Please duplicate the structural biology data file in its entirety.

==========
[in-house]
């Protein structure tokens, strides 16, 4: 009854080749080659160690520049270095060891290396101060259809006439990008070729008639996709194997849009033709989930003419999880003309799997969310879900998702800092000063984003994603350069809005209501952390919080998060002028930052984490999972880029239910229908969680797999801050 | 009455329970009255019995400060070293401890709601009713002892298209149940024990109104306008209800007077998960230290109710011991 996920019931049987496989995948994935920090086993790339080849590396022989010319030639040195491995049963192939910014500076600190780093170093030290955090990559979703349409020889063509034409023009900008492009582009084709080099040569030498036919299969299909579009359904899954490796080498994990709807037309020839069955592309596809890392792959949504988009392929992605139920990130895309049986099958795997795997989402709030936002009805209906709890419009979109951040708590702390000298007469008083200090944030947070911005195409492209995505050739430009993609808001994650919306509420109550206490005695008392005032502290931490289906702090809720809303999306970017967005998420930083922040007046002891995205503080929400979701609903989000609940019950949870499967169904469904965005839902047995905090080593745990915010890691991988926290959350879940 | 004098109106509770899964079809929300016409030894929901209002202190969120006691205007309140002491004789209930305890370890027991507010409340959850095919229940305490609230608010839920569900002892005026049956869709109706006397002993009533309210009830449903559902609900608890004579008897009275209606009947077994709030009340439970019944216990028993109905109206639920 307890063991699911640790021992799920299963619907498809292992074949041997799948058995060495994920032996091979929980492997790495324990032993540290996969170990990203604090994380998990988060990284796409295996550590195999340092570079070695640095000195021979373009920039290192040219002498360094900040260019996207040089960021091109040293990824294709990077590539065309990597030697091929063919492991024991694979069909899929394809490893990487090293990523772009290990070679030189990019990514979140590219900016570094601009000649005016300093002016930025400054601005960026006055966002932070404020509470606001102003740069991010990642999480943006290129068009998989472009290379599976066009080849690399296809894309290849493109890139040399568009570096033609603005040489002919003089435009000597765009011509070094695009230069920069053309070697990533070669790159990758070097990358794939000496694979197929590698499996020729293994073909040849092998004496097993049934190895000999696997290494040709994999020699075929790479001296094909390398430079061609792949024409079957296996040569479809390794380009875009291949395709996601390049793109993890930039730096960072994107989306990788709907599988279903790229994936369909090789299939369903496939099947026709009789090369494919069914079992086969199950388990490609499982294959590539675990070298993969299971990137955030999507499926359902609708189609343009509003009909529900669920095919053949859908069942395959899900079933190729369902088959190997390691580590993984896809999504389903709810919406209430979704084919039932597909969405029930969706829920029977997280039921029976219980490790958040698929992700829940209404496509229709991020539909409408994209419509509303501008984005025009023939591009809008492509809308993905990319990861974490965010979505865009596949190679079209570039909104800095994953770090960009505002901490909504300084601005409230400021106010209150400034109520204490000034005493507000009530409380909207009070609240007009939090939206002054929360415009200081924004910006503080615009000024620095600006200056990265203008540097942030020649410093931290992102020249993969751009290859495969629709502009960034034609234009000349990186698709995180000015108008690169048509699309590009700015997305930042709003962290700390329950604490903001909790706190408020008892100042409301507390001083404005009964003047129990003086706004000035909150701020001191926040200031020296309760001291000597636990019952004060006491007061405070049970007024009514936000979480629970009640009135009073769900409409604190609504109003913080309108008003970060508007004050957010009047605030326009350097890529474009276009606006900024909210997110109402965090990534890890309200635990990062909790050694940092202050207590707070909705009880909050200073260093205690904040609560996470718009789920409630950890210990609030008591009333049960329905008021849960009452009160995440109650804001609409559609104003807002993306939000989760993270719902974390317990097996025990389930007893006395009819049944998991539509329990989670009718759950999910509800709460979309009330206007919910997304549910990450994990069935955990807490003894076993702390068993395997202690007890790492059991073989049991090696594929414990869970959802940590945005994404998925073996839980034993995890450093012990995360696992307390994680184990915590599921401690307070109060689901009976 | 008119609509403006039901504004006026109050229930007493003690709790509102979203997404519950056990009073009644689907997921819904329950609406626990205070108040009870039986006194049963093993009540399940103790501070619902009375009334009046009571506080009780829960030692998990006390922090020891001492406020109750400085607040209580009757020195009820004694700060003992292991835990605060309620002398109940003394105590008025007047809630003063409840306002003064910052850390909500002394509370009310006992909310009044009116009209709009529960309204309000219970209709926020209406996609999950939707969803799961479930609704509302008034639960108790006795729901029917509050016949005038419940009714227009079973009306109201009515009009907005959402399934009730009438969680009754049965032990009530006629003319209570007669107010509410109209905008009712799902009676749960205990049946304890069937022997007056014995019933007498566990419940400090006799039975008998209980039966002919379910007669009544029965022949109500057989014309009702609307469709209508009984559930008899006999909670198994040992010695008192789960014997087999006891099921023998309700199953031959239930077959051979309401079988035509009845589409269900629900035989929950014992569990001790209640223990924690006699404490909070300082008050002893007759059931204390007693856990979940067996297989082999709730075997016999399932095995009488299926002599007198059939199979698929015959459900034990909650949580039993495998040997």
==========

[in-house]
């Protein structure tokens, strides 16, 4: 009854080749080659160690520049270095060891290396101060259809006439990008070729008639996709194997849009033709989930003419999880003309799997969310879900998702800092000063984003994603350069809005209501952390919080998060002028930052984490999972880029239910229908969680797999801050 | 009455329970009255019995400060070293401890709601009713002892298209149940024990109104306008209800007077998960230290109710011991 996920019931049987496989995948994935920090086993790339080849590396022989010319030639040195491995049963192939910014500076600190780093170093030290955090990559979703349409020889063509034409023009900008492009582009084709080099040569030498036919299969299909579009359904899954490796080498994990709807037309020839069955592309596809890392792959949504988009392929992605139920990130895309049986099958795997795997989402709030936002009805209906709890419009979109951040708590702390000298007469008083200090944030947070911005195409492209995505050739430009993609808001994650919306509420109550206490005695008392005032502290931490289906702090809720809303999306970017967005998420930083922040007046002891995205503080929400979701609903989000609940019950949870499967169904469904965005839902047995905090080593745990915010890691991988926290959350879940 | 004098109106509770899964079809929300016409030894929901209002202190969120006691205007309140002491004789209930305890370890027991507010409340959850095919229940305490609230608010839920569900002892005026049956869709109706006397002993009533309210009830449903559902609900608890004579008897009275209606009947077994709030009340439970019944216990028993109905109206639920 307890063991699911640790021992799920299963619907498809292992074949041997799948058995060495994920032996091979929980492997790495324990032993540290996969170990990203604090994380998990988060990284796409295996550590195999340092570079070695640095000195021979373009920039290192040219002498360094900040260019996207040089960021091109040293990824294709990077590539065309990597030697091929063919492991024991694979069909899929394809490893990487090293990523772009290990070679030189990019990514979140590219900016570094601009000649005016300093002016930025400054601005960026006055966002932070404020509470606001102003740069991010990642999480943006290129068009998989472009290379599976066009080849690399296809894309290849493109890139040399568009570096033609603005040489002919003089435009000597765009011509070094695009230069920069053309070697990533070669790159990758070097990358794939000496694979197929590698499996020729293994073909040849092998004496097993049934190895000999696997290494040709994999020699075929790479001296094909390398430079061609792949024409079957296996040569479809390794380009875009291949395709996601390049793109993890930039730096960072994107989306990788709907599988279903790229994936369909090789299939369903496939099947026709009789090369494919069914079992086969199950388990490609499982294959590539675990070298993969299971990137955030999507499926359902609708189609343009509003009909529900669920095919053949859908069942395959899900079933190729369902088959190997390691580590993984896809999504389903709810919406209430979704084919039932597909969405029930969706829920029977997280039921029976219980490790958040698929992700829940209404496509229709991020539909409408994209419509509303501008984005025009023939591009809008492509809308993905990319990861974490965010979505865009596949190679079209570039909104800095994953770090960009505002901490909504300084601005409230400021106010209150400034109520204490000034005493507000009530409380909207009070609240007009939090939206002054929360415009200081924004910006503080615009000024620095600006200056990265203008540097942030020649410093931290992102020249993969751009290859495969629709502009960034034609234009000349990186698709995180000015108008690169048509699309590009700015997305930042709003962290700390329950604490903001909790706190408020008892100042409301507390001083404005009964003047129990003086706004000035909150701020001191926040200031020296309760001291000597636990019952004060006491007061405070049970007024009514936000979480629970009640009135009073769900409409604190609504109003913080309108008003970060508007004050957010009047605030326009350097890529474009276009606006900024909210997110109402965090990534890890309200635990990062909790050694940092202050207590707070909705009880909050200073260093205690904040609560996470718009789920409630950890210990609030008591009333049960329905008021849960009452009160995440109650804001609409559609104003807002993306939000989760993270719902974390317990097996025990389930007893006395009819049944998991539509329990989670009718759950999910509800709460979309009330206007919910997304549910990450994990069935955990807490003894076993702390068993395997202690007890790492059991073989049991090696594929414990869970959802940590945005994404998925073996839980034993995890450093012990995360696992307390994680184990915590599921401690307070109060689901009976 | 008119609509403006039901504004006026109050229930007493003690709790509102979203997404519950056990009073009644689907997921819904329950609406626990205070108040009870039986006194049963093993009540399940103790501070619902009375009334009046009571506080009780829960030692998990006390922090020891001492406020109750400085607040209580009757020195009820004694700060003992292991835990605060309620002398109940003394105590008025007047809630003063409840306002003064910052850390909500002394509370009310006992909310009044009116009209709009529960309204309000219970209709926020209406996609999950939707969803799961479930609704509302008034639960108790006795729901029917509050016949005038419940009714227009079973009306109201009515009009907005959402399934009730009438969680009754049965032990009530006629003319209570007669107010509410109209905008009712799902009676749960205990049946304890069937022997007056014995019933007498566990419940400090006799039975008998209980039966002919379910007669009544029965022949109500057989014309009702609307469709209508009984559930008899006999909670198994040992010695008192789960014997087999006891099921023998309700199953031959239930077959051979309401079988035509009845589409269900629900035989929950014992569990001790209640223990924690006699404490909070300082008050002893007759059931204390007693856990979940067996297989082999709730075997016999399932095995009488299926002599007198059939199979698929015959459900034990909650949580039993495998040997």